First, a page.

“I brought Bach,” I say. “And some theory. We could start with that.”
“Before I’ve heard you play?”
“We could do that. I can…I’ll just go grab my cello and—”
“You didn’t bring it?”
“Um, no. I thought—”
He snorts, wagging his lacquered head. “You thought you would have a cello lesson without a cello?”
“Stupid, right?” I laugh. “It’s just…you said to meet outside, and I thought, ‘Sun’s not good for cellos so I’ll just bring theory.’ I know; so dumb. But I’ll just…go grab my…” I begin stuffing the sheets into my backpack.
His tongue clicks. He places a hand on my shoulder, another smile setting like a chink in his jaw. “It’s clear you’re having an off day, Li Hua. Maybe we should wait until you’re more prepared.”
“No, I’m fine! My apartment’s like, right over there; I’ll just”—
“Li Hua.” That smile hasn’t budged. “Next time. Okay?”
I blink. “Okay. Um. You’re probably right.” I giggle. “Sorry again. It was really stupid.”
“Guess it’s just not your day.” He snorts again.
I chortle at myself. “Nope. Nope, guess not.” Unbidden my eyes slip over to Anna. I imagine how me and Jun look, laughing together. Inside joke. Bench. Guy friend. I’ve stepped into someone else’s Facebook page, a teen flick, a Hollister ad. I laugh harder. I will play this part.
To my equal delight and horror, Jun brushes off the bench and sits down. “So, I’m acing your mom’s class.”
“Cool. I suck at economics.”
“It’s not for everyone,” Jun agrees. “Your mom’s obsessed with me.”
“Really?” He grins down at me. “She talks about me?”
“What does she say?”
“Um—”Lie, says a small voice, buried somewhere beneath the music. “It’s actually really funny…” Lie. Li Hua. For god’s sake, lie. “She wants you to be my boyfriend.” The words spew out, revolting, and absolutely true.
He says, “So I gathered.” Jun picks at the lint on his pleated pants. “Professor Cheng’s been dropping hints forever. She practically begged me to tutor you.” He reaches over and begins on my sweater, pulling at balls on the sleeve until the material runs.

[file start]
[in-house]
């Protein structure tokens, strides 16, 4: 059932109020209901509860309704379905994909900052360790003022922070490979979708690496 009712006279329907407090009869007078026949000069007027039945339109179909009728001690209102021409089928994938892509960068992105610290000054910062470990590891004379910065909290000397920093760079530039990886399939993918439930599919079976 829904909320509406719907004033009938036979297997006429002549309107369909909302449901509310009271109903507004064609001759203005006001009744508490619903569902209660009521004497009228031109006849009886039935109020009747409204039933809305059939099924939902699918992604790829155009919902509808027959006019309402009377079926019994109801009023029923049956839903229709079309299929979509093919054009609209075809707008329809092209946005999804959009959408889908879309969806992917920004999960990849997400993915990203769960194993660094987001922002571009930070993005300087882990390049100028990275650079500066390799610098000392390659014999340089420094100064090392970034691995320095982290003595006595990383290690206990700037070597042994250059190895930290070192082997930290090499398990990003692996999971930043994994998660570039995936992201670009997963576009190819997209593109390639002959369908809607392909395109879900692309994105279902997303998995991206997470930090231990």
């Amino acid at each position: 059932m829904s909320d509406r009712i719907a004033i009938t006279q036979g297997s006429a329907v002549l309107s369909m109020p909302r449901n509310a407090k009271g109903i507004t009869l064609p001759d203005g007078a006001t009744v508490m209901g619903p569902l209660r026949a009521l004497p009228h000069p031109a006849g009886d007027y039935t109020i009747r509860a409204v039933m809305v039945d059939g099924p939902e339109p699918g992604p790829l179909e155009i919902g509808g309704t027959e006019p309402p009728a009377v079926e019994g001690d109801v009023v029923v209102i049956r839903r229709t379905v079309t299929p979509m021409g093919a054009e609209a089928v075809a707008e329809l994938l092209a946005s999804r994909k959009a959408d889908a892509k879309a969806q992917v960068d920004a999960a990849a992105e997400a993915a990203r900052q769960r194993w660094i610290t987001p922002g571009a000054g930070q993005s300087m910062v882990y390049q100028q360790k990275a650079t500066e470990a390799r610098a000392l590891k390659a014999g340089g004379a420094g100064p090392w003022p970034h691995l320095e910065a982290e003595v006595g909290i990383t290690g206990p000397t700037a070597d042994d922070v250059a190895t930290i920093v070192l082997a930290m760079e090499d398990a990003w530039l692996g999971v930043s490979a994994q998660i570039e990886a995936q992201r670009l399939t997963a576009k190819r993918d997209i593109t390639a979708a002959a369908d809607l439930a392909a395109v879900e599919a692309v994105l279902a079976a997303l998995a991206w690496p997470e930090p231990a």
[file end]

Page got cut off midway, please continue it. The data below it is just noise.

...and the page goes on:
I squirm. “Jun—”
Anna rests a hand on the cedar, watching.
I grin at him, leaning closer. “Moms. Whadya do with them?”
“Hey, you should listen to Professor Cheng,” he says. “She wants what’s best for you.”
God, he sounds like my dad. And as a smirk crinkles his left eye, for a moment, he looks like him too. “I know,” I say.
“Have you ever dated anyone, Li Hua?”
He frowns for the first time. “Your mom said you hadn’t.”
“She didn’t know.”
“She never asked,” I say. “Have you?”
“You know. Ever had a girlfriend.” His frown deepens. “Sorry,” I say. “Awkward. Guess that just slipped out.”
“Guess it did,” he says shortly.
“I’m always saying dumb things.”
“I have standards,” he says.
“Yeah,” I agree. “Yeah, totally. I didn’t”—
“It’s not like I’d just go and date anybody. Maybe I’m saving my self for the right girl.”
“Totally,” I say again.
By degrees, his brow melts back against his solid hairline, and the smile resumes its niche. He looks at me and says, “Maybe Professor Cheng knew what she was talking about.”
I wish for the slightest space between us. Wish I could move my arm without my collar dropping again, without the music falling, without grazing his jacket. I wish he would leave. Wish I would tell him to.
Instead I say, “Mom’s never wrong.”
The wind seems to have lost ten degrees. Jun wears nothing but a crisp button-down. “Gosh. You must be freezing,” I say.
Jun snorts again, though I swear his teeth are chattering when he says, “I’m fine.”
Another gust steals a sheet of music, twirling it across the way and depositing it where Anna has just crushed another cigarette with her heel. I wonder if she’s ever stopped staring at us. She certainly doesn’t stop now, not when she kneels to retrieve the crinkled Bach or even when she crosses, laying it on my lap with two slender brown fingers.
“Thanks,” I say.
“No worries,” she says.
“Actually,” says Jun, “I should go.”
“Already?” Anna croons, not looking at him once. She winks at me. “Bye then.”
“Bye,” Jun muttered.
Anna’s eyes slide to his retreating back. Mechanically, she draws a lighter from her jacket and flicks it. It sputters. She swears, then laughs so suddenly that I jump.
“Got a light?”
“No,” I say. “Sorry.”
“Just ran out of juice.”
“That’s the worst.”
“No,” I admit.
“I don’t either. I mean—I don’t need to.” She pockets the lighter and rocks on her tennis shoes. “So. Leong. You guys dating?”
“What? Ha, no.”
“But he likes you.”
“No. I don’t know.”
“Hey, give yourself some credit,” says Anna, gently kicking my toe. She pauses. “Aren’t you in my history class? We should hang out. Study after class.”
“Yeah. That’d be great.”
“Great,” I repeat. “Only, we’re not friends.” Anna works in my mother’s office. I’ve seen her, in parts, everyday for two years—a springy bun, a corner of stiletto, a pair of eyes peeking around the doorframe, glazing over me to ask Mom something.
“You’re kidding,” gasps Anna.
I blink. I don’t know how to kid.
“Well,” Anna says, producing a pearly white smart phone. “We’ll fix that right now.”